It is that place within ourselves where we hide all the traits, characteristics, and patterns of behavior we find so deplorable in others.
It where projections flourish. Most of all, it is the primary source of what holds us hostage to ingrained, dysfunctional patterns of behavior.
The Shadow is often stereotypically maligned as the psyche's "dark side." To be sure, the Shadow can be an intense, uncomfortable, and unpleasant place, however, dismissing it as nothing more than's one's "dark half" is a mistake.
Swiss psychiatrist, Carl Jung, highlights the truth that there is more than black in the Shadow when he wrote,"In the Shadow is the gold."
Jung's commentary on the gold in the Shadow alludes to a concept known as "Shadow Gold"--the idea that within all the parts of ourselves we have exiled, there is hidden treasures, talents, emotions, and power mistaken for junk and cast away to the Shadow realm.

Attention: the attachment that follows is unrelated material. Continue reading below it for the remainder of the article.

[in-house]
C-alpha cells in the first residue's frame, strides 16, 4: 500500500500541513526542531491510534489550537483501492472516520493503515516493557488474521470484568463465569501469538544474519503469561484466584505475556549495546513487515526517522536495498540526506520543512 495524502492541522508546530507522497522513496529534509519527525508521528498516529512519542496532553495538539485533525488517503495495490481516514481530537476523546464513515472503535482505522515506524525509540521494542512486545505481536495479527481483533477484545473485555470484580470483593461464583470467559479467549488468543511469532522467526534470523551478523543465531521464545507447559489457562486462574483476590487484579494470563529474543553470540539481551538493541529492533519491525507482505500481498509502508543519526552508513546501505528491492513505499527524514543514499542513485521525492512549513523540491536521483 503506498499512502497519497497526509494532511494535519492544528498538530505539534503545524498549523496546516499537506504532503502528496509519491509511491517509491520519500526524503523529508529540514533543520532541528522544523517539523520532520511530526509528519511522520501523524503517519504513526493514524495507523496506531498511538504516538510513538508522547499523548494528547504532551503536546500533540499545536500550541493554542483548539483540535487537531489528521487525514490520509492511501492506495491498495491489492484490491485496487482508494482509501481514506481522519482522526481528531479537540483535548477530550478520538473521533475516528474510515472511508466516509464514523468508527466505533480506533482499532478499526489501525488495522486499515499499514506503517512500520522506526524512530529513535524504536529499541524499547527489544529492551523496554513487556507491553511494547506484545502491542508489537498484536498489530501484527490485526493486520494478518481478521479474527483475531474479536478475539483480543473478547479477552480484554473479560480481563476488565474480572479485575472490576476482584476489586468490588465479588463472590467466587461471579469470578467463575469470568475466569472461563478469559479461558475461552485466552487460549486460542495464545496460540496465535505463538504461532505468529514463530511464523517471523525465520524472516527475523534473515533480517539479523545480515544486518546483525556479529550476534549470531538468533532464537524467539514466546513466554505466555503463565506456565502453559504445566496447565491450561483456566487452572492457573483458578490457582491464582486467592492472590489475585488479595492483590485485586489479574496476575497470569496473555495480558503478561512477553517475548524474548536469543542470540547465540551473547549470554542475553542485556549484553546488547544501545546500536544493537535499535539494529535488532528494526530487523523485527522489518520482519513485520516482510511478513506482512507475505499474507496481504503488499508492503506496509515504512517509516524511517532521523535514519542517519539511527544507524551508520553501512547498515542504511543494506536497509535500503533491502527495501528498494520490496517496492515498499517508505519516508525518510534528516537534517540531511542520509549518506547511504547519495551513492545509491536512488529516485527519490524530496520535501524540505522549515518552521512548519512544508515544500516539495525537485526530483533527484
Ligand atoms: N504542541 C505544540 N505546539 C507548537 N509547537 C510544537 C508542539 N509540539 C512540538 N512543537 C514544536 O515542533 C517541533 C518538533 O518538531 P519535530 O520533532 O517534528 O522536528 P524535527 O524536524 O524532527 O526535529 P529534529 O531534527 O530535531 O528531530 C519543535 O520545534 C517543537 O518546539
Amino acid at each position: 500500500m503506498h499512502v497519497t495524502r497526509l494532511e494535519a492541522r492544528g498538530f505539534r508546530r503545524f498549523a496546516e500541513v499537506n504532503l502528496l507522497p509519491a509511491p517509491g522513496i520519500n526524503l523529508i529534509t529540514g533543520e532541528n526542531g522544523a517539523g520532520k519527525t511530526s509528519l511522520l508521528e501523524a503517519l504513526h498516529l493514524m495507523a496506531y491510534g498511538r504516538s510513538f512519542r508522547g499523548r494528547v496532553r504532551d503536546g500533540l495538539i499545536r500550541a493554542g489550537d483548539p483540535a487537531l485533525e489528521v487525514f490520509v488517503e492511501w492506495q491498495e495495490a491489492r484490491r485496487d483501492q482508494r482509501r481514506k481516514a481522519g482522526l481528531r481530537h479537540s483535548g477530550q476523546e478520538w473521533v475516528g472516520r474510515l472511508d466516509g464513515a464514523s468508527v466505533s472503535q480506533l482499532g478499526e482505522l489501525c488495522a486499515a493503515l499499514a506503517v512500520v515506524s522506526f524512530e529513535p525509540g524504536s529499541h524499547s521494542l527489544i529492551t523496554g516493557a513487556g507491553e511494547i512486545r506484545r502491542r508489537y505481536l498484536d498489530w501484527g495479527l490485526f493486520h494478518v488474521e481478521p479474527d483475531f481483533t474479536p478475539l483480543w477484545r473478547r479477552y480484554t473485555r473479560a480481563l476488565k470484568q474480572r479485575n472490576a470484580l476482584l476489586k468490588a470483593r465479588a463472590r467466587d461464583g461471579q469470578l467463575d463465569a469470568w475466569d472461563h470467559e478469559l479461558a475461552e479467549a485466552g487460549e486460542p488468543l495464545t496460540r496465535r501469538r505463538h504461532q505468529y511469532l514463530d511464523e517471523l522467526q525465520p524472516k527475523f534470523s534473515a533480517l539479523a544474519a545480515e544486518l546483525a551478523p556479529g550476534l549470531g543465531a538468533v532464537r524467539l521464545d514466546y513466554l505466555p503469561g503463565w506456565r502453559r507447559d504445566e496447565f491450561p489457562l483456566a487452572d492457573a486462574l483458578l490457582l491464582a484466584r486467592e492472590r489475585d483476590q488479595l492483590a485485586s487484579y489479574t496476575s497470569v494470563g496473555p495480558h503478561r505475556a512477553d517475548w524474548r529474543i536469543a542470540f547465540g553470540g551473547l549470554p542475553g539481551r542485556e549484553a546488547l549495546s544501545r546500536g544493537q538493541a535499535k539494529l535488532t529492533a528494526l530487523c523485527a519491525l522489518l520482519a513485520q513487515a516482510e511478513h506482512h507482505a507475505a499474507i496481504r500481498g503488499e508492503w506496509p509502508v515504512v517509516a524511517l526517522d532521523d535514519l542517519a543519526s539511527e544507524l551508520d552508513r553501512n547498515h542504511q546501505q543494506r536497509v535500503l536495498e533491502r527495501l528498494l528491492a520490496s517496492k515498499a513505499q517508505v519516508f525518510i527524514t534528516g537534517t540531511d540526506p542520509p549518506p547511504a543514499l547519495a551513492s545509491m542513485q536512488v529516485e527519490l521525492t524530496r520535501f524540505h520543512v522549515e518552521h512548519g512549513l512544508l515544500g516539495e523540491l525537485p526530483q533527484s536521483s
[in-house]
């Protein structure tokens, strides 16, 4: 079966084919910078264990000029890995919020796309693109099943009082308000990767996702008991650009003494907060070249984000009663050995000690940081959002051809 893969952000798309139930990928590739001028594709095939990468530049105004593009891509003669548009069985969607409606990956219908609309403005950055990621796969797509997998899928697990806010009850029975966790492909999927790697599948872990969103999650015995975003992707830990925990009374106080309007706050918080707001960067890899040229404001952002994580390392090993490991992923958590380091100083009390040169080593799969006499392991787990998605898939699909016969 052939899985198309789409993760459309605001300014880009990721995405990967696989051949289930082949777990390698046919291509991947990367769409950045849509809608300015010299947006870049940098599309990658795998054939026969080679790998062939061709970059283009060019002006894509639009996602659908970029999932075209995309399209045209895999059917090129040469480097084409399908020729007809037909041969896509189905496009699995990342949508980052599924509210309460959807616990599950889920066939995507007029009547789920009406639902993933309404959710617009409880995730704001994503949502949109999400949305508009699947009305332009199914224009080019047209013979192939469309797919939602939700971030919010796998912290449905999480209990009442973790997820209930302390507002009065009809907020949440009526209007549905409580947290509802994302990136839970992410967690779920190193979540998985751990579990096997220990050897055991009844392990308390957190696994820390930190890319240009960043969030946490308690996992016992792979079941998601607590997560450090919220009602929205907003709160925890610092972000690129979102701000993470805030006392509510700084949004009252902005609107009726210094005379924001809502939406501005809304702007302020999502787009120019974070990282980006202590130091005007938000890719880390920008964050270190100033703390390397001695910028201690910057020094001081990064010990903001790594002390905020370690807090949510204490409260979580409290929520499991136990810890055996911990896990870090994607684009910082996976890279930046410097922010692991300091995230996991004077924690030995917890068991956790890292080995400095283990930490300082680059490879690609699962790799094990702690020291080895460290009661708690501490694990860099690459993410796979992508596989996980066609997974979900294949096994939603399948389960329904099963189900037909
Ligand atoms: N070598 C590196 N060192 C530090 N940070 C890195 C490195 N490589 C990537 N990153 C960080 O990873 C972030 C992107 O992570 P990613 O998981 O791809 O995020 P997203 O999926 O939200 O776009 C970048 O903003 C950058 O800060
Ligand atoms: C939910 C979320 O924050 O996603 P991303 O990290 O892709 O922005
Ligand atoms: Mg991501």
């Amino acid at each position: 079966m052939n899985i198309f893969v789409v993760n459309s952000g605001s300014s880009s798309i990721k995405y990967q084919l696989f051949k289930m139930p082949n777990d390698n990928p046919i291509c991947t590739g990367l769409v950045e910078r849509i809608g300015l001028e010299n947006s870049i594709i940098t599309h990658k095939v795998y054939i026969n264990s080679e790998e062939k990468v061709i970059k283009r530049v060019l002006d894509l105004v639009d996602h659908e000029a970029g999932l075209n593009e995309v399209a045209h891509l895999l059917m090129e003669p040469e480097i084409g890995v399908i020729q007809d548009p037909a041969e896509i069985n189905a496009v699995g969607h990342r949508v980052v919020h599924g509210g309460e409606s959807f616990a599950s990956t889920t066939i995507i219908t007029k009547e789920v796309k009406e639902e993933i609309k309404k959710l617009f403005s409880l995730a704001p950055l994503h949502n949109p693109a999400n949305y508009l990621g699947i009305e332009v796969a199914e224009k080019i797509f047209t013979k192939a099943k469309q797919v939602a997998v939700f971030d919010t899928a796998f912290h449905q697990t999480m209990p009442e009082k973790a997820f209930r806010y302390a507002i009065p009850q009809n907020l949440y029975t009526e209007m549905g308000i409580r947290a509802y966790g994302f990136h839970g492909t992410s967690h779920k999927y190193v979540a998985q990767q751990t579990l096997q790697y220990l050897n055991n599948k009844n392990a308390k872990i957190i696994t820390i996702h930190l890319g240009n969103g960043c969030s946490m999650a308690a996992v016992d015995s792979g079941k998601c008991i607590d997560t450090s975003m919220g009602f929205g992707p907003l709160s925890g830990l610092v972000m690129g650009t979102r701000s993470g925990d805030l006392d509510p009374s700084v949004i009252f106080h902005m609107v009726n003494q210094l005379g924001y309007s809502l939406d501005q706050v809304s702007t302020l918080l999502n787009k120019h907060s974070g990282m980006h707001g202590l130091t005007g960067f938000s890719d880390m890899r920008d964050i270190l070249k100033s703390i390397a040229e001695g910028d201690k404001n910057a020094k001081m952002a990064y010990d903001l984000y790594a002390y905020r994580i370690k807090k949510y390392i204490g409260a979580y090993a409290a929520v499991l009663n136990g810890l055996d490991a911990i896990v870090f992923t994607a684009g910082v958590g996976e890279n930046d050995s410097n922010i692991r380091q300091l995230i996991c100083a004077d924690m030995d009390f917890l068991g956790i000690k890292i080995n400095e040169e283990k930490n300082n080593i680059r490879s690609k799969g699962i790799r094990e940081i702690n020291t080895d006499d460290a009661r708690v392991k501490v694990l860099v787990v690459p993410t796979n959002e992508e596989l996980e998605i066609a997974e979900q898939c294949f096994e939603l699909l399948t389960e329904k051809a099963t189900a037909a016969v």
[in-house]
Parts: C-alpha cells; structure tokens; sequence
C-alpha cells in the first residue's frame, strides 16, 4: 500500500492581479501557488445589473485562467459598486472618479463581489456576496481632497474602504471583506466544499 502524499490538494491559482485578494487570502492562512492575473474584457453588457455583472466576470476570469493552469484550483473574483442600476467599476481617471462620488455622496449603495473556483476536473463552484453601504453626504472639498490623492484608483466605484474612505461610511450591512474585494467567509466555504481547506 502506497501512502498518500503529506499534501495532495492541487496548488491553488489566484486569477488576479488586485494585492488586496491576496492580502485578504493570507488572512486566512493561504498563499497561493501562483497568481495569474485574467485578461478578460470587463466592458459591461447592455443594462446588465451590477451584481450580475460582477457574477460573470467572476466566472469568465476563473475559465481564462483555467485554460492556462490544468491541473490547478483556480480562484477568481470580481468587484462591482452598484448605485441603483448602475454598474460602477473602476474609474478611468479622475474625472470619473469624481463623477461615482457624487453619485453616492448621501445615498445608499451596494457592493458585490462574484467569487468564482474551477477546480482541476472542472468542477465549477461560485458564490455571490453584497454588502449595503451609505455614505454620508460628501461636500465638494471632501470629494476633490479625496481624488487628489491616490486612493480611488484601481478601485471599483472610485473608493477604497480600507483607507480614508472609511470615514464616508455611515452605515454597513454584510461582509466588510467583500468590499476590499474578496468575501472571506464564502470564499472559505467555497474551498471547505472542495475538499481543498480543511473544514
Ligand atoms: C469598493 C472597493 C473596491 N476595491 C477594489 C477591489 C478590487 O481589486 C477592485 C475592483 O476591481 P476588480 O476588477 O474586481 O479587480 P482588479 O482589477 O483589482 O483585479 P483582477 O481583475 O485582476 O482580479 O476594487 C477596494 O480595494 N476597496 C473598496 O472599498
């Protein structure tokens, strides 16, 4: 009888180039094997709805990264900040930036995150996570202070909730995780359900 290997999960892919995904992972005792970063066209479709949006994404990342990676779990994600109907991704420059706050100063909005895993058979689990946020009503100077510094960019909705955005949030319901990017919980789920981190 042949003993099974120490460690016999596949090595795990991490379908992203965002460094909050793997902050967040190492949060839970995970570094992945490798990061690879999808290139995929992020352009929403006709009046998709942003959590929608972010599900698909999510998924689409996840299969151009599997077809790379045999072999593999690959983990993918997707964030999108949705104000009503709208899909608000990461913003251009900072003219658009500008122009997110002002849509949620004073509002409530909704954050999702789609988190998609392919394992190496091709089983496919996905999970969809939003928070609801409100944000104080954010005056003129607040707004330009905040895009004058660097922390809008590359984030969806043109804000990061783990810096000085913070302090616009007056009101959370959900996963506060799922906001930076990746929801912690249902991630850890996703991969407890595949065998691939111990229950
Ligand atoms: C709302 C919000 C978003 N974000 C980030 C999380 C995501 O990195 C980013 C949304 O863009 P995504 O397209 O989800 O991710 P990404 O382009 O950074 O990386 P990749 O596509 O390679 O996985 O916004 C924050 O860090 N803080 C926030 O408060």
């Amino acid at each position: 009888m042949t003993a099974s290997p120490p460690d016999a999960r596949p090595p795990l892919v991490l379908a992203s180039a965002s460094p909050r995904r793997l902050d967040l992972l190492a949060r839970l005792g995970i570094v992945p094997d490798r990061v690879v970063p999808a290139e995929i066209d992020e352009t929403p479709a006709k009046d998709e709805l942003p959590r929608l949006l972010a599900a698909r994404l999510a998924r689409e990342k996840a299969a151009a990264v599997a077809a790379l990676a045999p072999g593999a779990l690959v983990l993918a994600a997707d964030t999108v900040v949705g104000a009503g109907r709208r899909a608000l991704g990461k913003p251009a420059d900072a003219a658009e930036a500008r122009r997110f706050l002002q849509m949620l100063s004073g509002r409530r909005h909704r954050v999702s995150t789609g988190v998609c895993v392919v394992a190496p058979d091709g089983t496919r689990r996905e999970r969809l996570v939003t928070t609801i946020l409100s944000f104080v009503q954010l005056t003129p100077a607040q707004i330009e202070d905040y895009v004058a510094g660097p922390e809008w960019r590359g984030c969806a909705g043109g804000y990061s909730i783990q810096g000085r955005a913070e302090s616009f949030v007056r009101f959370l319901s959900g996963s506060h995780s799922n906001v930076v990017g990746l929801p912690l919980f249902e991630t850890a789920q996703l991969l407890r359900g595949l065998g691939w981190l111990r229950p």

All the treasure in the Shadow was usually relegated there in childhood, usually due to some form of trauma or a perceived threat.
For example, if the art instructor of a child with a prodigious artistic talent sexually molests that child, the child might cast all that talent into a hidden corner of the psyche along with the feelings of horror, shame, guilt, and fear experienced as a result of the molestation--talent and molestation are linked together.
But even if one can confront all that one has abandoned or guarded for protection or out of fear, incorporating those hidden gifts and talents into one's life means the end to old patterns of behaviour and contentment with simply settling instead of living.